Anonymous said...

Perhaps building housing that is affordable is a better solution and increasing the minimum wage to a livable level.

Anonymous said...

Who will pay for that. not the State as in other places? Extending the sewer line to the Village to make development of a neighborhood more feasible was in another thread. Has the town actually spoken to any developers of subdivisions (don't see many subdivisions around although there may be one at the Weirs) to see if there is any interest, expectation of selling prices, hurdles to be overcome, etc.?

Anonymous said...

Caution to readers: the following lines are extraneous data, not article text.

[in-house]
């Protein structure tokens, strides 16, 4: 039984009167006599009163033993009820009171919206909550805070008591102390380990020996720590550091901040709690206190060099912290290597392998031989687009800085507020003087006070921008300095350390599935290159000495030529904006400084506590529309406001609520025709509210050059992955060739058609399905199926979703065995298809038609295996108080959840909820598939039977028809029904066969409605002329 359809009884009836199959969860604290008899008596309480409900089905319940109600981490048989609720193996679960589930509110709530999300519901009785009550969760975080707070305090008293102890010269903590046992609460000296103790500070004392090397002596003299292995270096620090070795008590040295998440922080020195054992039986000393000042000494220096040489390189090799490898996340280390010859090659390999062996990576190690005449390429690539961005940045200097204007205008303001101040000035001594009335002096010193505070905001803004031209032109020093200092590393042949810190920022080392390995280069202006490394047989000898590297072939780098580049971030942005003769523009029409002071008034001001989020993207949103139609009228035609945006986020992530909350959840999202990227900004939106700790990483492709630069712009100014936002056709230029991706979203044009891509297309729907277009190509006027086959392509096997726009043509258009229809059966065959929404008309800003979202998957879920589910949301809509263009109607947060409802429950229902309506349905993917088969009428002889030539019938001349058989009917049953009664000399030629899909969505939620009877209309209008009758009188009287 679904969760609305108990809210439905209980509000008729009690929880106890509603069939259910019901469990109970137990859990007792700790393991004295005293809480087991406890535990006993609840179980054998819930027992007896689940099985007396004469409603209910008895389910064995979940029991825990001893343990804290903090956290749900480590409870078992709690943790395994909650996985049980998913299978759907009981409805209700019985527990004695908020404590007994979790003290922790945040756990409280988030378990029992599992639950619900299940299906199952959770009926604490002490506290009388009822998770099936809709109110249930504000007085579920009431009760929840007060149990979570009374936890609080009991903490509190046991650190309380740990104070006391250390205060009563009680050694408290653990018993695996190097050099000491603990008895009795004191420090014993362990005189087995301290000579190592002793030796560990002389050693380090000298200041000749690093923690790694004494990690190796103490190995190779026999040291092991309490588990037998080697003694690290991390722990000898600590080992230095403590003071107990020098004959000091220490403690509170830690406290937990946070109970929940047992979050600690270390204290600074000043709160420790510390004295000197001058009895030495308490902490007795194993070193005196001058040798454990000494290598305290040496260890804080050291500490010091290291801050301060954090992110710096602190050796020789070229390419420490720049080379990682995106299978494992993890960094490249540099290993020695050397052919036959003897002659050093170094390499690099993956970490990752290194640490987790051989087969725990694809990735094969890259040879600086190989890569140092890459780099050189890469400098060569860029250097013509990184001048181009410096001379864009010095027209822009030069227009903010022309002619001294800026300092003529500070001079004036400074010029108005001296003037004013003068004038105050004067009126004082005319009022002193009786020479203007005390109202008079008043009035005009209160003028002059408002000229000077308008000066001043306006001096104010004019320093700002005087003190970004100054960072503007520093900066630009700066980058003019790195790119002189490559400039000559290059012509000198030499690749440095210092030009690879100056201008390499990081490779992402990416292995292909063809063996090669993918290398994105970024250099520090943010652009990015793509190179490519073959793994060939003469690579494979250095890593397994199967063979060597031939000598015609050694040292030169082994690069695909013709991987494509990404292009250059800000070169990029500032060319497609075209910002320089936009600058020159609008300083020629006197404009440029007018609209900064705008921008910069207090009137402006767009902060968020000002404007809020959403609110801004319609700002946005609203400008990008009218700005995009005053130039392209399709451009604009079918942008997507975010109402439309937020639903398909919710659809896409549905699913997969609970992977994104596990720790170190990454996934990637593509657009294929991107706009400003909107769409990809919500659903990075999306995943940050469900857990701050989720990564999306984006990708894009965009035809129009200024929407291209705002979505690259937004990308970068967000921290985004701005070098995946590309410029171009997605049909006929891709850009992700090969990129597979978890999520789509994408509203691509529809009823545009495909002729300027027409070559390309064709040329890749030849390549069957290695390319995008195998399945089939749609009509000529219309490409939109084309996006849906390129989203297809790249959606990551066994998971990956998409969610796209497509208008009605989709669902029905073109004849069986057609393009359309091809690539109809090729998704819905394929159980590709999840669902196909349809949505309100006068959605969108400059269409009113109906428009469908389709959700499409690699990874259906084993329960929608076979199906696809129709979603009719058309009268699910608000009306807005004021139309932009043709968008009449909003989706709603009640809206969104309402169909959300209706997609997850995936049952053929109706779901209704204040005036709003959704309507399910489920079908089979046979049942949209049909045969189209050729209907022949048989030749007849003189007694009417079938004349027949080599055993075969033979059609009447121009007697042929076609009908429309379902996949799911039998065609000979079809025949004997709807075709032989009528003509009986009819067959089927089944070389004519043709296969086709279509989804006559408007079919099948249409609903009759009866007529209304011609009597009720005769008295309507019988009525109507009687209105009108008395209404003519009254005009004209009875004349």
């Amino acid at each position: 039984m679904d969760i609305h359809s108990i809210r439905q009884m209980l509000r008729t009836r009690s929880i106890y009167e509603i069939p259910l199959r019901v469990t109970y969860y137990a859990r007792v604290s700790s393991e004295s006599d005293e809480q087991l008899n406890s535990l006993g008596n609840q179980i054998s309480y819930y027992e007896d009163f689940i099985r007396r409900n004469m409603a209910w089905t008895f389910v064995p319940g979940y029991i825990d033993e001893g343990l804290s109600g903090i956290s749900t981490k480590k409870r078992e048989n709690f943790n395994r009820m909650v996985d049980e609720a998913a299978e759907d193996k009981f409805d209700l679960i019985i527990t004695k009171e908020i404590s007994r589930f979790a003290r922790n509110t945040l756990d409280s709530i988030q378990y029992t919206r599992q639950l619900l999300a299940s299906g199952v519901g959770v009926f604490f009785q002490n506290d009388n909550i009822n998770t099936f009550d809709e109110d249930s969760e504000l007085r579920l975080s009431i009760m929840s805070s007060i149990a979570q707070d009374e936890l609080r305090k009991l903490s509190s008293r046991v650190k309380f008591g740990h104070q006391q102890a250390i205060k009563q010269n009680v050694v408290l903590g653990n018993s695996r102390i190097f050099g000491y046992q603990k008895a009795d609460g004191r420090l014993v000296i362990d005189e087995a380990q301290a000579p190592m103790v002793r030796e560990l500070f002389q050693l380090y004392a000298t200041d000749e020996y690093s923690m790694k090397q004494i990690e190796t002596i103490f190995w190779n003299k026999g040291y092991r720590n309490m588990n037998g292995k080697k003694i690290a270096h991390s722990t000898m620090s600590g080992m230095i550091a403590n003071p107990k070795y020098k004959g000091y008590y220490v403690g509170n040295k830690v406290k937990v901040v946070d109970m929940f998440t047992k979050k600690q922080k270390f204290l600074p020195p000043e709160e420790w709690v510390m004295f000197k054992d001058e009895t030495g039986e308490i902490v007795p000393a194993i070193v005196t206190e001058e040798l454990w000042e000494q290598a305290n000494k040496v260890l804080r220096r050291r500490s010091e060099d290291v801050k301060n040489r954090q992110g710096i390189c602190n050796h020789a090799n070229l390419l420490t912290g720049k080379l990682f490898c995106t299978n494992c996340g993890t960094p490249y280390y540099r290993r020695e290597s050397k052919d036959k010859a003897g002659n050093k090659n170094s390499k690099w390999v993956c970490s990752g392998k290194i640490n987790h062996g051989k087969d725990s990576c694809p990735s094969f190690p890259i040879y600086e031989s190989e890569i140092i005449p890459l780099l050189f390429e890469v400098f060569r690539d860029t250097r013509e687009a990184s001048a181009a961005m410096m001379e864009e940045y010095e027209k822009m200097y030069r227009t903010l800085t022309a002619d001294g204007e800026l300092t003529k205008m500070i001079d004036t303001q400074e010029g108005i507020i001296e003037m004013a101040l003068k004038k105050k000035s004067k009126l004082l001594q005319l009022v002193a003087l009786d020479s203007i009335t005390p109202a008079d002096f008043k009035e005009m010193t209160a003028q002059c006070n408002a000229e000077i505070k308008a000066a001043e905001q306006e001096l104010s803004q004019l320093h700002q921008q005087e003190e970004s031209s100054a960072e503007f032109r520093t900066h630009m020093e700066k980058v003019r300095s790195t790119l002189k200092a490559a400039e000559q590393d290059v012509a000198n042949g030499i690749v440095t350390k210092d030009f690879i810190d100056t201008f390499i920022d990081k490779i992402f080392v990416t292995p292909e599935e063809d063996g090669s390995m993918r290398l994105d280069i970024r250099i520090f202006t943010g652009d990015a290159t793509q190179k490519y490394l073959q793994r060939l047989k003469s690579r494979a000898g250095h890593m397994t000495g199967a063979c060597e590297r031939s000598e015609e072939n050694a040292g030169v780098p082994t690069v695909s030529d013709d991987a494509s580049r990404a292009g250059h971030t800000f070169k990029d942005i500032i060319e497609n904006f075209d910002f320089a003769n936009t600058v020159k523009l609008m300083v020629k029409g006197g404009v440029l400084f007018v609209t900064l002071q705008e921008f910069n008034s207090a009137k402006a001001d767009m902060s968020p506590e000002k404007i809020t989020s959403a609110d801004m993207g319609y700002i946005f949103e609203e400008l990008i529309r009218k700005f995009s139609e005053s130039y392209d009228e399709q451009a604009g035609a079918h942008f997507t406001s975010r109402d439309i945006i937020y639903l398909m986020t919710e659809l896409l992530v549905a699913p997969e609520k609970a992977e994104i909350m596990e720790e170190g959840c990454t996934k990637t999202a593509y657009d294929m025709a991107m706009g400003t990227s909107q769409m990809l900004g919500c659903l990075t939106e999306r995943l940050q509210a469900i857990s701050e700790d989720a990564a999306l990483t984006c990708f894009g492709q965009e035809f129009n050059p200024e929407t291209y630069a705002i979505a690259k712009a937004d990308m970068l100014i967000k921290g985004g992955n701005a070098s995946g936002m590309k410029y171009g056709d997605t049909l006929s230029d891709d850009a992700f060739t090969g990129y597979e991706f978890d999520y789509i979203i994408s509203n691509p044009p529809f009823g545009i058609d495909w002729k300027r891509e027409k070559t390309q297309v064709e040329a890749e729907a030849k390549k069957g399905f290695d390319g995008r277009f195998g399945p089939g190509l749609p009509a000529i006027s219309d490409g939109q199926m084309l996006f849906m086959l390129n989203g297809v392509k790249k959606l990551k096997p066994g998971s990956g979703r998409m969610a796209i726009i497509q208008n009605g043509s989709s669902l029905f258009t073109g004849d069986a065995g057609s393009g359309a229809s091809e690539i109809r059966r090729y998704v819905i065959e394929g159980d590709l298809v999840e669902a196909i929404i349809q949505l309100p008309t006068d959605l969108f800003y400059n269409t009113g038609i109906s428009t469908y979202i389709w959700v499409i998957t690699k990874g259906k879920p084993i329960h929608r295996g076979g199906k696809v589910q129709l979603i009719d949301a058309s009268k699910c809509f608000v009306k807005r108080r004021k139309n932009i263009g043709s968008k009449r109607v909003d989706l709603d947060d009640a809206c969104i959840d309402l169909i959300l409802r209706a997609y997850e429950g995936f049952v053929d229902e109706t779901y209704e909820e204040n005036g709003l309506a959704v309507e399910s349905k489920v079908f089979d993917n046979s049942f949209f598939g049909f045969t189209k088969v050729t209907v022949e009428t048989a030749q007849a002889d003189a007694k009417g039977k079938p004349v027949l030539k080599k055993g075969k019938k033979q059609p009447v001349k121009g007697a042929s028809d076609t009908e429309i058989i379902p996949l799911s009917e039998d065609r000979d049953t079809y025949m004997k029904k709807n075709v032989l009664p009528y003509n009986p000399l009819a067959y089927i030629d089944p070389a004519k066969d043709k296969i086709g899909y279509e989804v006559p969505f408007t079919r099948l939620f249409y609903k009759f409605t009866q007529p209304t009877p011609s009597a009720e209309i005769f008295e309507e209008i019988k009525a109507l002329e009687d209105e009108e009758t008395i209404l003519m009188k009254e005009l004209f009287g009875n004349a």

Informative report by the LRPC. Clearly, our Selectmen, Town Administrator, Town Planner and Planning Board have their work cut out for them. Top on the list should be a viable plan coupled with a list of priorities. The town needs clear headed leadership, vision and steady hands able to navigate us through the next 25 years.

"An aging population brings an increase in demand for health care, personal care, and other services related to home maintenance." Since Moultonborough and the Lakes Region is undeniably graying what strategies does the town have in place to deal with an aging population? Personally I've not heard of any.

Testing for Nancy said...

Nancy test A

Joseph Cormier said...

"Regionally and locally, we have been somewhat slow to respond to what we have known for quite awhile. What is important now, is how we respond to the ongoing changes and how we plan to address them."